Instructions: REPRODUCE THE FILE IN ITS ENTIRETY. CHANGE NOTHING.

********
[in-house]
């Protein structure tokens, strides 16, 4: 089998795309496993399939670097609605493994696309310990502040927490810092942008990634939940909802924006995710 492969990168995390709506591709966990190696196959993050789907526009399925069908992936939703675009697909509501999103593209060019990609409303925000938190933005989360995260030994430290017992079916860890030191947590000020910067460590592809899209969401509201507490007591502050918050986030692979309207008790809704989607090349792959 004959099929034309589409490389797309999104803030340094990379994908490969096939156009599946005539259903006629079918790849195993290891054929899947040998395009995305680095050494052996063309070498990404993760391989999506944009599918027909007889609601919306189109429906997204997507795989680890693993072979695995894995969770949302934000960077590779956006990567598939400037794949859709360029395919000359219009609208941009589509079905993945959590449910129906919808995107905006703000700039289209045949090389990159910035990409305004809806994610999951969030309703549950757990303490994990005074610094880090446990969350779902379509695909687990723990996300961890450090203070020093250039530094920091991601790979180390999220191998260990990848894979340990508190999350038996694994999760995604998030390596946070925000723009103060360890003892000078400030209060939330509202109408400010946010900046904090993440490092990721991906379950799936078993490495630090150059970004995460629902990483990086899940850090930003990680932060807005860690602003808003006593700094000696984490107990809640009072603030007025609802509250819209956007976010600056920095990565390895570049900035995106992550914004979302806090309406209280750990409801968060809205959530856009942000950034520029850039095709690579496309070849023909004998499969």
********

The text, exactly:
[in-house]
């Protein structure tokens, strides 16, 4: 089998795309496993399939670097609605493994696309310990502040927490810092942008990634939940909802924006995710 492969990168995390709506591709966990190696196959993050789907526009399925069908992936939703675009697909509501999103593209060019990609409303925000938190933005989360995260030994430290017992079916860890030191947590000020910067460590592809899209969401509201507490007591502050918050986030692979309207008790809704989607090349792959 004959099929034309589409490389797309999104803030340094990379994908490969096939156009599946005539259903006629079918790849195993290891054929899947040998395009995305680095050494052996063309070498990404993760391989999506944009599918027909007889609601919306189109429906997204997507795989680890693993072979695995894995969770949302934000960077590779956006990567598939400037794949859709360029395919000359219009609208941009589509079905993945959590449910129906919808995107905006703000700039289209045949090389990159910035990409305004809806994610999951969030309703549950757990303490994990005074610094880090446990969350779902379509695909687990723990996300961890450090203070020093250039530094920091991601790979180390999220191998260990990848894979340990508190999350038996694994999760995604998030390596946070925000723009103060360890003892000078400030209060939330509202109408400010946010900046904090993440490092990721991906379950799936078993490495630090150059970004995460629902990483990086899940850090930003990680932060807005860690602003808003006593700094000696984490107990809640009072603030007025609802509250819209956007976010600056920095990565390895570049900035995106992550914004979302806090309406209280750990409801968060809205959530856009942000950034520029850039095709690579496309070849023909004998499969």